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Have you ever sat around on your couch watching, well, pretty much ANY CHANNEL on your television and thought to yourself (in all caps and boldened font preferably): “THESE PEOPLE DESERVE TO DIE”? Then Bobcat Goldthwait has a movie for you.

In the first 15 minutes of the new pitch-black comedy/society satire by the man who brought us “Shakes the Clown” and “The World’s Greatest Dad,” Frank (played with sturdy meekness by Joel Murray) loses his job on a shitty technicality, discovers that his daughter is a horrible brat, AND is told that his migraines, while not helped by the annoying family that lives next door to him, are not caused by their incessant yelling and TV watching but are instead a symptom of a pretty-much-inoperable brain tumor.

So Frank, who up until then lived one of those quiet, complacent lives that are never a good sign at the start of any movie, goes full on Walter White-meets-William “D-Fens”-Foster (though with less questionable hairstyle choices than either) and embarks, well, on a killing spree. None of this is a spoiler because the first 15 seconds of the trailer tell you as much.

During his first hit (of an annoying teen who JUST annoyingly starred in her annoying “Super Sweet 16” birthday reality special) he encounters Roxy (a chiclet smiled Tara Lynne Barr) who, herself, has a major chip on her tiny teenage shoulder, and before you know it, the two of them are wearing Faye-and-Warren inspired hats and form an unlikely partnership that is 2/3s Mickey and Mallory in “Natural Born Killers”, 1/4 “Paper Moon”-ish in it’s dynamic and with a dash of Honey-and-Bunny in “Pulp Fiction” thrown in. So… if I name-dropped half-a-dozen movies in two paragraphs while describing this cinematic venture, and it is not by accident: Goldthwait is a pop culture junkie and it shows. Every step, conversation, even every poster framed in a movie theater they walk in is a nod to something.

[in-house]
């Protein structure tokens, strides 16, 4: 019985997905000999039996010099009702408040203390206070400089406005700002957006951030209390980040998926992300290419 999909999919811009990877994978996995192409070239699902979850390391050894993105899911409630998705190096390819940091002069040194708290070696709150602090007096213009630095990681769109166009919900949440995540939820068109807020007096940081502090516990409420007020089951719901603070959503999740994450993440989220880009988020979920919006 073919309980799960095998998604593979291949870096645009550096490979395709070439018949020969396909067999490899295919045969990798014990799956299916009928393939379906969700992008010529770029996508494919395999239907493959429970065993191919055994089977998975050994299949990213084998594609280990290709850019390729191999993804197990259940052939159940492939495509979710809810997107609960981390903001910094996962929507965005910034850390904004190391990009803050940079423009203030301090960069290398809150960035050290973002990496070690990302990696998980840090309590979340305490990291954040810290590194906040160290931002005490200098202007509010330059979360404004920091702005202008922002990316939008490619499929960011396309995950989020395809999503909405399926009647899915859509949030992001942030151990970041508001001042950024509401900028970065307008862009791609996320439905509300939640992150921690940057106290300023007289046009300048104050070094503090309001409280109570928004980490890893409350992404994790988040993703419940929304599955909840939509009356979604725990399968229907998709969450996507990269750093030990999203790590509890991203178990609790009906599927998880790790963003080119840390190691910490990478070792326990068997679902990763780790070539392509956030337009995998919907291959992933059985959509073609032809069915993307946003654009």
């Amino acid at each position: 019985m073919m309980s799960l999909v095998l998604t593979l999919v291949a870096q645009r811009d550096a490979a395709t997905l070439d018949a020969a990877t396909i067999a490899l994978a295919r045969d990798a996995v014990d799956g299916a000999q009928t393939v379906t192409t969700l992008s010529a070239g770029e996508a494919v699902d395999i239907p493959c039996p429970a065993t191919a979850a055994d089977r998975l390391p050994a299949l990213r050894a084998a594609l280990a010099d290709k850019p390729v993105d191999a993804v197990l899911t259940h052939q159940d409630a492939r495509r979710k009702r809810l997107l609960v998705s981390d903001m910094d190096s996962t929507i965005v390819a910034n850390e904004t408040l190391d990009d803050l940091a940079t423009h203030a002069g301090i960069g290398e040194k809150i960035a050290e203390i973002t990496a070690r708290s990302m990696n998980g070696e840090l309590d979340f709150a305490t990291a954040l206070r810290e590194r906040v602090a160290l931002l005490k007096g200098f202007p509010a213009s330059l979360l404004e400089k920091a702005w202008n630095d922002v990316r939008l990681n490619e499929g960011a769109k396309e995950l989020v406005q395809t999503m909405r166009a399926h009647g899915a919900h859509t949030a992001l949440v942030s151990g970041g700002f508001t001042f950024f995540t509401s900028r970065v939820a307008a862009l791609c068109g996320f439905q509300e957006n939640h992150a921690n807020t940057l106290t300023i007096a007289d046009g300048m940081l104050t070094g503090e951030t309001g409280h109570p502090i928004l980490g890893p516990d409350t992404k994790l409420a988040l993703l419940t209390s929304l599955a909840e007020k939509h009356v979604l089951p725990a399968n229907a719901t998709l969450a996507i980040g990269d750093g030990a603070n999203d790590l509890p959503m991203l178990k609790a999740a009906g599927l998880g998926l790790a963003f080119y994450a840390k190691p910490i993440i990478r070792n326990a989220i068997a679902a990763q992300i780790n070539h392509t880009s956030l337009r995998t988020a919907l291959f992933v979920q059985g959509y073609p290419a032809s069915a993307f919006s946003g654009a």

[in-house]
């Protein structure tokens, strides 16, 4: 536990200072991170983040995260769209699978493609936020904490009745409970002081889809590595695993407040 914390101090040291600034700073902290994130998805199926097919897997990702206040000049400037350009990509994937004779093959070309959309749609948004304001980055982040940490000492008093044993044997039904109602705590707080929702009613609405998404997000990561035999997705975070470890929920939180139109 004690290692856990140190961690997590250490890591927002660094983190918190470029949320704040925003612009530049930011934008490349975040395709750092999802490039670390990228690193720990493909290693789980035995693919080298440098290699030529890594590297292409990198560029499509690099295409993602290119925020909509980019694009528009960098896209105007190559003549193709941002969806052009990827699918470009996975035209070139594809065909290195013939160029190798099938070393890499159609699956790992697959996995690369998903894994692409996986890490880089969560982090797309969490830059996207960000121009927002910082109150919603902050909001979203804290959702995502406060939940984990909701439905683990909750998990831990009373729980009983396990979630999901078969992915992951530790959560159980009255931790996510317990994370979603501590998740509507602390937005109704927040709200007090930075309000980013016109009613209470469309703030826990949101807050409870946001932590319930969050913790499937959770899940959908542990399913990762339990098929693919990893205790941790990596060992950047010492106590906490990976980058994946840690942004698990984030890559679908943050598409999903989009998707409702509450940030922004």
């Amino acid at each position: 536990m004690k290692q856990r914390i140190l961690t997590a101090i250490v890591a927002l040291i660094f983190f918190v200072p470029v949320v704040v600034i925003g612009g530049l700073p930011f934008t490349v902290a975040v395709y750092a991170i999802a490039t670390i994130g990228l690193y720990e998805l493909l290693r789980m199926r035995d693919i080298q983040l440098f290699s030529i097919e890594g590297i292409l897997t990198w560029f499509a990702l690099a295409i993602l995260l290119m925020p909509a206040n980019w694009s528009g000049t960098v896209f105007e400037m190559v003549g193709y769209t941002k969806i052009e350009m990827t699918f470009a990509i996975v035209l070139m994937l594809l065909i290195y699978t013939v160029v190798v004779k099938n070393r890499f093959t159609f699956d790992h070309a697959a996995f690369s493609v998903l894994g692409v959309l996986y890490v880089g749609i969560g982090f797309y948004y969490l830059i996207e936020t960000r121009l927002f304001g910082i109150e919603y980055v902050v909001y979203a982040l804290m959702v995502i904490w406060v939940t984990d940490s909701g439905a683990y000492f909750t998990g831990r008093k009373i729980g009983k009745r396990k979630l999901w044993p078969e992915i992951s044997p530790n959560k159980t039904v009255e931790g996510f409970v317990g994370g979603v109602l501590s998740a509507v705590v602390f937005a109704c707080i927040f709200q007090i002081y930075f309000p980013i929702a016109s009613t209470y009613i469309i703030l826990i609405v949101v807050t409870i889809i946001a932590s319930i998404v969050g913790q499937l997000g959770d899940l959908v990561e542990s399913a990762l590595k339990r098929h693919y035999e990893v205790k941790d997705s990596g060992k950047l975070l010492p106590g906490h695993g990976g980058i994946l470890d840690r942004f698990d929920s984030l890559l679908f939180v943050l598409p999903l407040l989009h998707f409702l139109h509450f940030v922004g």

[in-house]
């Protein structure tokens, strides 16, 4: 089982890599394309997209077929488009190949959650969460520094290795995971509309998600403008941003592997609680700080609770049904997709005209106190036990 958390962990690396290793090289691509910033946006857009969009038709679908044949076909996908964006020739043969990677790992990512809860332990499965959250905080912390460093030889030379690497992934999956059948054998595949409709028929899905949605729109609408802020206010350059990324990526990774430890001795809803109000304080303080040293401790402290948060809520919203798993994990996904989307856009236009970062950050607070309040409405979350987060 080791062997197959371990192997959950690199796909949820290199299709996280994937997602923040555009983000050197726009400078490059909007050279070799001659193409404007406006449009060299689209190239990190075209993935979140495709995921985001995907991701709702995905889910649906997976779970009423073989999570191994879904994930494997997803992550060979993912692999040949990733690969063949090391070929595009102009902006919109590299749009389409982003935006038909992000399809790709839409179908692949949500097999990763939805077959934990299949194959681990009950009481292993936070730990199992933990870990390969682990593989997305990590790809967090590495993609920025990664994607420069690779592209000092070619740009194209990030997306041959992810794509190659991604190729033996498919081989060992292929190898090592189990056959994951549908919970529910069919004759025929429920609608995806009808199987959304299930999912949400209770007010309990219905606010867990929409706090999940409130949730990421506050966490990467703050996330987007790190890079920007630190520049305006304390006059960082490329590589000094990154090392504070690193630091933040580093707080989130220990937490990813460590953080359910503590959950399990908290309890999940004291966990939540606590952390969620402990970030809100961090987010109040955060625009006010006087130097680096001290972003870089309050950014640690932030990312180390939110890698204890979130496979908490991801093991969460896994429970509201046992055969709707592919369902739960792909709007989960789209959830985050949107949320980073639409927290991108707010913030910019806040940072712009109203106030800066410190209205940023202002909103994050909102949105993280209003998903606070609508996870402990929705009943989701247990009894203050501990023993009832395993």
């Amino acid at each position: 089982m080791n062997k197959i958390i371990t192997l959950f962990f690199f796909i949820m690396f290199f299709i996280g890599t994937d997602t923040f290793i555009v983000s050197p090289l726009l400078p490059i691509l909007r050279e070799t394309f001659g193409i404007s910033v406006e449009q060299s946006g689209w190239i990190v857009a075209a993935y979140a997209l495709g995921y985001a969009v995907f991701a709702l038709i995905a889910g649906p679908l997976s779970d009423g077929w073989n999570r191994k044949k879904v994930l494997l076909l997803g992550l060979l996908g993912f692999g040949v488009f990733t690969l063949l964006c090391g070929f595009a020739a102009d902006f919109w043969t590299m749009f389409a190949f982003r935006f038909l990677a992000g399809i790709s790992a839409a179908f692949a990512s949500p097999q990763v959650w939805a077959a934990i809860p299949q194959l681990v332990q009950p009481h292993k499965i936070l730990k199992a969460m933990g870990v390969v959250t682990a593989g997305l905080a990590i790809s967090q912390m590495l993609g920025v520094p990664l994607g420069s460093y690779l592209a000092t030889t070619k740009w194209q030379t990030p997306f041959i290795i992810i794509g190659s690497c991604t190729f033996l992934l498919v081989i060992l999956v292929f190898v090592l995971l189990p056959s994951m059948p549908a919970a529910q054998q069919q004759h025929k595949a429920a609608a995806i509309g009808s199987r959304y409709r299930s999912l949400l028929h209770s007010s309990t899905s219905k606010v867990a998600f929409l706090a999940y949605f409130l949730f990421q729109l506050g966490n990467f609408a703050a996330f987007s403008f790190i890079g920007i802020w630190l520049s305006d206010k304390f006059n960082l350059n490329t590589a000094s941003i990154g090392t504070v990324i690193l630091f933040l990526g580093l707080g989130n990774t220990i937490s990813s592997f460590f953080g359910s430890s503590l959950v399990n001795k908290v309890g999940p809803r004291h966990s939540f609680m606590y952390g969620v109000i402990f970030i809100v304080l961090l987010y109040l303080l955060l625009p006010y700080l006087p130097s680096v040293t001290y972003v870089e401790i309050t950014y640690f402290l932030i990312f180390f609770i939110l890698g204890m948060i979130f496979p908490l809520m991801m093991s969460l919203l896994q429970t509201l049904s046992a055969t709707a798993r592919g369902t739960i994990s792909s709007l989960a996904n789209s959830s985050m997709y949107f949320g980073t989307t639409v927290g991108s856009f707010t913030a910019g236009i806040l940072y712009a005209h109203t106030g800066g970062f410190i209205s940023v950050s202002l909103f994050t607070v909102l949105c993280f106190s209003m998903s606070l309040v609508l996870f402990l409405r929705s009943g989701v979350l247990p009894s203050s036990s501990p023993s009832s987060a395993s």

Who do Frank and Roxy want to off, so to speak? People who are fans of Nascar. People who use the word “literally”. People who throw used tampons at each other on television. People who talk on the phone during movies. People who are not nice or kind. Needless to say, circa 2012, they have their job cut out for them. Thankfully, Frank is actually a really good gunmen and Roxy is actually really ruthless beneath those blunt bangs and twinkly eyes of hers.

And while the movie is funny at times and definitely an apt look into the sad, sad state of how America these days spends their time, it never QUITE has the bite you expect (hope?) it to have. Reality TV is a nightmare, and shows like “American Idol” (or “American Superstarz” as the “God Bless America’s” version of it is called) are destroying what little good taste is left in the mainstream entertainment, but are they, really THAT EVIL? Is embarking on a murderous rampage across America really the solution to anything if in the end, you become some form of entertainment for the unwashed, ADHD-adled masses yourself and not that much more shocking than what we see on reality TV anyway? With a movie like this, you either have to go DARKER than pitch black or not go there at all. And Goldthwait never quite plunges deep and dark enough for our 2012 desensitized selves to care (even though, YES, there is plenty of blood and plenty of everything else).

But then again, maybe his goal was to make a movie that reminds us of all the GREAT movies it borrows from so we might revisit one of those this weekend instead of plunging ourselves in front of the next episode of “Bachelorette.” If that’s the case, Bobcat, a job well done here, my early-Tarantino marathon is already all planned out.